Happy publication day!
Today, One Brother Shy is officially published and hits bookstores across the country. Even though it’s only been about 18 months since Poles Apart was released in October 2015, it feels like a much longer stretch.
This is the sixth time I’ve experienced a “publication day” and you might think I’d be getting accustomed to it by now. Hardly. There’s still a tightness in my gut waiting for the critics’ reviews and readers’ reactions. Compounding the anxiety is the knowledge that this novel is a little different from its predecessors. When I first read the flap copy my publisher drafted for this book, it included a line – and still does – that read “a novel unlike any of his others.” While true to a certain extent, I remember thinking it’s not that different from the rest of my novels. But you, dear readers, will be the ultimate judge, I suppose.
The four different narrators in my other five novels bear a striking resemblance in personality not only to one another, but to me as well. That’s my little writerly secret. I tend to write in my own voice. To be clear, I am not those narrators. There’s very little autobiography masquerading as fiction in those first five novels (though there is some, I concede). But their voices match mine quite closely. My narrators are generally good and kind people and at least want to do the right thing. But they are flawed in various ways. They are often hapless, sometimes helpless, occasionally hopeless, yet decent, thoughtful, and human.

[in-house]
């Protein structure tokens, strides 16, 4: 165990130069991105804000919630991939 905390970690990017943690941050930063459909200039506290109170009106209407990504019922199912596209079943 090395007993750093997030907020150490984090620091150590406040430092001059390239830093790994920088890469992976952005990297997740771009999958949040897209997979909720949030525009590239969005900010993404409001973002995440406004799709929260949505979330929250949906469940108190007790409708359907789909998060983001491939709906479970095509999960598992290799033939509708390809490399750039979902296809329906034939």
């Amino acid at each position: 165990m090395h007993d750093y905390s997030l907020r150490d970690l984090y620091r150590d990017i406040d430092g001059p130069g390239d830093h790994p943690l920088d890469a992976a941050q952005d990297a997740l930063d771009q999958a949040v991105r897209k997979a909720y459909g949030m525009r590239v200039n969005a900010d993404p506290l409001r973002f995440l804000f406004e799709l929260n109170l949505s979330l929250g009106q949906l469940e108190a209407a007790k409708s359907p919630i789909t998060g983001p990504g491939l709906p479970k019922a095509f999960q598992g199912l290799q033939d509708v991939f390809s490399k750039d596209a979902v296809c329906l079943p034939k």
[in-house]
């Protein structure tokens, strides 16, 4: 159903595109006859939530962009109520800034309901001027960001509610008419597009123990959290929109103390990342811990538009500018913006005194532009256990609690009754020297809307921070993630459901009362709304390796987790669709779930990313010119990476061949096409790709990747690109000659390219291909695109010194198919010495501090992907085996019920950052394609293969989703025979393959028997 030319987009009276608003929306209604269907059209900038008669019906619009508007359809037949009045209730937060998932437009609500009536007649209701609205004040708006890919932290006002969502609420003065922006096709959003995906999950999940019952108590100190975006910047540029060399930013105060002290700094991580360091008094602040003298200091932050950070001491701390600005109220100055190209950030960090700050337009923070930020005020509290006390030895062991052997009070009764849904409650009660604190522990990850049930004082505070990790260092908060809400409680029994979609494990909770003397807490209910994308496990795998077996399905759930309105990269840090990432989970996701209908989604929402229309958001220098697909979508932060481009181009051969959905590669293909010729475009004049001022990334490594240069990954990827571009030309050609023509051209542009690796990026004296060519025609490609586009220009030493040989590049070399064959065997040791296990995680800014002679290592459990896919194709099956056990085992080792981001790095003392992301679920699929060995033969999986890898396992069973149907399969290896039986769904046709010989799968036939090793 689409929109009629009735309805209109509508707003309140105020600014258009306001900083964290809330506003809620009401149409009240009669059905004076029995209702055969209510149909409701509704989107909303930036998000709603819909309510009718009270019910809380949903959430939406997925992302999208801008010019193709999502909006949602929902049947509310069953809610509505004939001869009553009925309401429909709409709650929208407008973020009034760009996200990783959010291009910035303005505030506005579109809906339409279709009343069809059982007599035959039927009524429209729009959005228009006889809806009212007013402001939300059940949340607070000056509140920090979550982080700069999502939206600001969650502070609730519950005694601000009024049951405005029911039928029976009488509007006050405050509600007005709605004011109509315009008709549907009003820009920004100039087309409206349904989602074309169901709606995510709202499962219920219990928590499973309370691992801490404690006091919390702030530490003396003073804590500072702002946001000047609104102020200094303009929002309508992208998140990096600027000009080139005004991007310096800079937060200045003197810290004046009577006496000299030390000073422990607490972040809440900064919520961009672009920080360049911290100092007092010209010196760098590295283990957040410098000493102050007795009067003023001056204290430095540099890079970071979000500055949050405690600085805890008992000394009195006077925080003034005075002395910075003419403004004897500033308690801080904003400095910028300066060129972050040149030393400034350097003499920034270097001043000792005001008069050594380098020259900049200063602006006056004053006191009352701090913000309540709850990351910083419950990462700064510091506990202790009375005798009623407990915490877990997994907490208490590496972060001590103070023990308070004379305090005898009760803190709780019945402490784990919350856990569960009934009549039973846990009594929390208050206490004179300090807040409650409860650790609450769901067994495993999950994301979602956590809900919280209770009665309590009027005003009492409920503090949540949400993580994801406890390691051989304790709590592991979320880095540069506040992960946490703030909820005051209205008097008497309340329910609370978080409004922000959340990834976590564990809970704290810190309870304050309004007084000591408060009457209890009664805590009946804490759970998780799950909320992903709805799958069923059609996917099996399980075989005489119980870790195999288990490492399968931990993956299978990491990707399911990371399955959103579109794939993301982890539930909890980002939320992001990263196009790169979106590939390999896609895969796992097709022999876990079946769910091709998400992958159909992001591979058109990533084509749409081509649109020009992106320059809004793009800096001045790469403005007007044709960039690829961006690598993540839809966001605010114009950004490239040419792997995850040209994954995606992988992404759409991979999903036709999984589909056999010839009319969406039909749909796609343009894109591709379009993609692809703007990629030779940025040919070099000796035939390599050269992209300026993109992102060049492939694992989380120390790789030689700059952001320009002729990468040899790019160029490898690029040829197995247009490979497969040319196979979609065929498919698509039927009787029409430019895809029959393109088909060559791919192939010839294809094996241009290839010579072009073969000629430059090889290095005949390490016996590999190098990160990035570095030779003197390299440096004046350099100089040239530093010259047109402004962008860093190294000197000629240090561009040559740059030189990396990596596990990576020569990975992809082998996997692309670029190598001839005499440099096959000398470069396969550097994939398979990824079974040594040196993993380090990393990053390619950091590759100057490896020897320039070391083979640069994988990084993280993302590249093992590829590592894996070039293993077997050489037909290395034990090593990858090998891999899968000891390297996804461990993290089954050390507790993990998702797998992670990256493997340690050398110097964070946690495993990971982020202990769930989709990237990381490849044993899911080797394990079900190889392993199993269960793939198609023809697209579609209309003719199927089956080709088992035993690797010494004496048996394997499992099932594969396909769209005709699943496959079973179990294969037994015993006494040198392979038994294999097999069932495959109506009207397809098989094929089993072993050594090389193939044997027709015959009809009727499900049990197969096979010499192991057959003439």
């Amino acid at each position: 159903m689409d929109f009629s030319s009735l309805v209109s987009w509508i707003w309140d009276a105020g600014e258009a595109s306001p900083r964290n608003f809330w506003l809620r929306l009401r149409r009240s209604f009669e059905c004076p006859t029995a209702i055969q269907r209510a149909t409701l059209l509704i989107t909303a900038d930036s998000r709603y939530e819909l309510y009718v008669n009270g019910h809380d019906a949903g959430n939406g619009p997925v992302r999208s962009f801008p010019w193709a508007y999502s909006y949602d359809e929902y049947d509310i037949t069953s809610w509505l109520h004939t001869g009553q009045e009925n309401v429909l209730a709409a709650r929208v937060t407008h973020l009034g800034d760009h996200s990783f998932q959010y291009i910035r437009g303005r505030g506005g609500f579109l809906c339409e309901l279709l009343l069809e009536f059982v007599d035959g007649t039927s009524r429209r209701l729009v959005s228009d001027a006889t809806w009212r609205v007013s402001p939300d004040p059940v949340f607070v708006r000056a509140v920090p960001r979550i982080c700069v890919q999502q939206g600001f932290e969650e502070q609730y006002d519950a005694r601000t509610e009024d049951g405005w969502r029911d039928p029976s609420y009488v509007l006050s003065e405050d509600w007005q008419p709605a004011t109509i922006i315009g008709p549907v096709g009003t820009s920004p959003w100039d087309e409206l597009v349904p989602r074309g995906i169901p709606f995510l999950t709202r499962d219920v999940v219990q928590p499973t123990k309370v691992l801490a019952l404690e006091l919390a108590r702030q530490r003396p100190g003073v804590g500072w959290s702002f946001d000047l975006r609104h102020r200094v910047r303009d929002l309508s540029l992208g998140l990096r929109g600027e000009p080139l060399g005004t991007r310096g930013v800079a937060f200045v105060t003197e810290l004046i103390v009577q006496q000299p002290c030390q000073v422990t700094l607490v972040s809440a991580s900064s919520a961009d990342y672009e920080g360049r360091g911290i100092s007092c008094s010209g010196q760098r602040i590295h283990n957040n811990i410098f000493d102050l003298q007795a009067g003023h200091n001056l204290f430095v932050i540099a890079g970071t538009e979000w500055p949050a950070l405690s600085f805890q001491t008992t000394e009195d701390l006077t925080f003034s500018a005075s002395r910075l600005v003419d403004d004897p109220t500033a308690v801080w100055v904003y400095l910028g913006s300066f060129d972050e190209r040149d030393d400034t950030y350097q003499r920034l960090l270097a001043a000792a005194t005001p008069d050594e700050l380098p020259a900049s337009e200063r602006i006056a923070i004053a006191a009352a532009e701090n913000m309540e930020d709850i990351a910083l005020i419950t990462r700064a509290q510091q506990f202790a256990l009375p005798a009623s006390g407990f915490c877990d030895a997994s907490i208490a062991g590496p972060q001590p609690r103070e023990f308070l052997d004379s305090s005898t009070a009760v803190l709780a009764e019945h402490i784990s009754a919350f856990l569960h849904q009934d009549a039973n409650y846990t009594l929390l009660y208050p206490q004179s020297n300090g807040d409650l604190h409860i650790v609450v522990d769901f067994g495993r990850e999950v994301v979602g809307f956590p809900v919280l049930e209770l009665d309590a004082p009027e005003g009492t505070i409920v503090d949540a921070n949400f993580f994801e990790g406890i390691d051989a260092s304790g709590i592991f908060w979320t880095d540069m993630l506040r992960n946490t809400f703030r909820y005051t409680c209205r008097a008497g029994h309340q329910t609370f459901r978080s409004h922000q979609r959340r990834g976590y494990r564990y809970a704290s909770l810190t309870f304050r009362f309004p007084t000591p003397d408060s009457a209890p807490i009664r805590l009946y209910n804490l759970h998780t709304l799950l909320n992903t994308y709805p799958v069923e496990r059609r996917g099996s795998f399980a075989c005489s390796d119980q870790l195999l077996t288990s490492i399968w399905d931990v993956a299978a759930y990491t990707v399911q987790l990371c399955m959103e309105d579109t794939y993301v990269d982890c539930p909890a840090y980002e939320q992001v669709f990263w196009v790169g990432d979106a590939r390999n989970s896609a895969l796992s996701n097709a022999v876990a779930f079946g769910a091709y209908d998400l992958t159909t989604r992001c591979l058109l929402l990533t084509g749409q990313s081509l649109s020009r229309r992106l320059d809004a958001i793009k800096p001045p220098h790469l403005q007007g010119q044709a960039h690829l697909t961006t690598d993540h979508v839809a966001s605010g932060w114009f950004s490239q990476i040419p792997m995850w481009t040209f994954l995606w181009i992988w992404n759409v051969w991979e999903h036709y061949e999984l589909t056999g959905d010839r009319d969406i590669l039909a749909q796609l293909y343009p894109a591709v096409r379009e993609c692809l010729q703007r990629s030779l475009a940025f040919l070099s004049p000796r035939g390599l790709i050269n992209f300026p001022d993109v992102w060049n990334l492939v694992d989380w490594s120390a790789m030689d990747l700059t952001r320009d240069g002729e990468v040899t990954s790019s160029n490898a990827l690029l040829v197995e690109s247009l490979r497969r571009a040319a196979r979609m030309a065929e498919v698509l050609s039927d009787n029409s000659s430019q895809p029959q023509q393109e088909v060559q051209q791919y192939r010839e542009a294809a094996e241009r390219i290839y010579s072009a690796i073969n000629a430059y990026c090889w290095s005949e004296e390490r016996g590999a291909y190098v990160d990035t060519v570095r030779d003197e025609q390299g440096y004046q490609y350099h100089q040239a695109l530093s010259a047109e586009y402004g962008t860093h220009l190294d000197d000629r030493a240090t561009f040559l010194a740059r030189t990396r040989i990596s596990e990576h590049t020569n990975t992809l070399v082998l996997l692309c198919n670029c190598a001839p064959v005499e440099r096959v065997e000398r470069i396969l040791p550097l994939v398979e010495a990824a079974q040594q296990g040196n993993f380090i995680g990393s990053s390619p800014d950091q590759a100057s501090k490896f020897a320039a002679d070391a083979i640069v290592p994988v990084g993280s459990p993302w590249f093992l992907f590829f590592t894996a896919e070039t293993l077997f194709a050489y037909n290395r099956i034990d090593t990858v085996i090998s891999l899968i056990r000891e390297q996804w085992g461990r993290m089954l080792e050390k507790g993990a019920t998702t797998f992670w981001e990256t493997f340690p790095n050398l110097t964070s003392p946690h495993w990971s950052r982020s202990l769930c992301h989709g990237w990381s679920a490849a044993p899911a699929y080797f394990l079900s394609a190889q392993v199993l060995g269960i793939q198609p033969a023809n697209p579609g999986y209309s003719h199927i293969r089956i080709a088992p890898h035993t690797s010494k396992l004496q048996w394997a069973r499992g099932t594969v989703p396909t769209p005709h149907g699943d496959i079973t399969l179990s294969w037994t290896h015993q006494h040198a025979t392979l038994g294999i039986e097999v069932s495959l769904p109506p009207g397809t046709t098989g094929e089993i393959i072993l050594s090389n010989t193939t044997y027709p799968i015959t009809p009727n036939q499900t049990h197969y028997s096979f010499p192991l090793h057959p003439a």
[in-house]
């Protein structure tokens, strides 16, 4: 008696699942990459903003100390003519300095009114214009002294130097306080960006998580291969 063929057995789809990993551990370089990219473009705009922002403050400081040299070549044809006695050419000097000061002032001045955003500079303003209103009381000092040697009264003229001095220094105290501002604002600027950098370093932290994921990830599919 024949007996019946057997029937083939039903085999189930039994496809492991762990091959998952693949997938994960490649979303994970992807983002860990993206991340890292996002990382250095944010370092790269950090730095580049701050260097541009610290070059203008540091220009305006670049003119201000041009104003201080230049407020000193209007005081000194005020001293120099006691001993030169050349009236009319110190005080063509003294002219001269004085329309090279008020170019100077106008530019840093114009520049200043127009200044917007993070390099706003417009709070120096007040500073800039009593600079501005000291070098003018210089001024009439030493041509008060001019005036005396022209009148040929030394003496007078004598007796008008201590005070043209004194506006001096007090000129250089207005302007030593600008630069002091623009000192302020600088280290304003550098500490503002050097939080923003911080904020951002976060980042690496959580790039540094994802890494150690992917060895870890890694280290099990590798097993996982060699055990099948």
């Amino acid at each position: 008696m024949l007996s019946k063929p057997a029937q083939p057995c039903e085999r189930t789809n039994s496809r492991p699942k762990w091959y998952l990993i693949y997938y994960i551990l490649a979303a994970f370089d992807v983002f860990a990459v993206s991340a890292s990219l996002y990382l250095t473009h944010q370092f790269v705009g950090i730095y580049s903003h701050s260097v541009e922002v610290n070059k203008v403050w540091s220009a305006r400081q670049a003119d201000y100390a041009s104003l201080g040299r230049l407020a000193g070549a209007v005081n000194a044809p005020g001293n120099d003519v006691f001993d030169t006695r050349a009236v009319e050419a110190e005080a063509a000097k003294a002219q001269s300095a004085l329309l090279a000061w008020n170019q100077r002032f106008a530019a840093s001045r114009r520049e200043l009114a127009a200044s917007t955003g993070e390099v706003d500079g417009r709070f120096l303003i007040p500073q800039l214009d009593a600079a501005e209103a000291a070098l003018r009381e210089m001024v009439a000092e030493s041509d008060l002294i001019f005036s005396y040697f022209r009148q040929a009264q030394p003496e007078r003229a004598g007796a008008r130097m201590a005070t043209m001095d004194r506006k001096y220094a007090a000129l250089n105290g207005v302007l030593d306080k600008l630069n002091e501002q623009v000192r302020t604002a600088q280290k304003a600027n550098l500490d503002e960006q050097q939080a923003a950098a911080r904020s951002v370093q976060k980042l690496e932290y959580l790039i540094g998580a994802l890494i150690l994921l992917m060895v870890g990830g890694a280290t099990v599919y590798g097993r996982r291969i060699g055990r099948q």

The same can be said about Alex MacAskill, the narrator in One Brother Shy. Yet he not only shares similar human frailties with my earlier narrators, he is actually damaged in a way none of my other principal characters have been. You see, Alex MacAskill was rather severely traumatized at the age of 15 by a humiliating bullying incident ten years before the novel opens. And it has knocked him off his path in life. Now 24, he has still not become the person he was on track to be a decade earlier. In short, I’ve written flawed narrators in the past, but I’ve never written a damaged narrator. That was the challenge I set for myself in One Brother Shy. I’m not certain the distinction warrants the line “a novel unlike any of his others,” but I was trying step a little ways off the path I was comfortable treading in my first five novels. Having said that, I hope readers will find enough humour in the story to make it recognizable as one my novels despite this somewhat darker undertone. While I still think of it as a comic novel, it’s also a story of discovery and recovery. But in literature, as in life, a fine line separates humour and pathos.
Anyway, One Brother Shy is out there now. I hope you like it.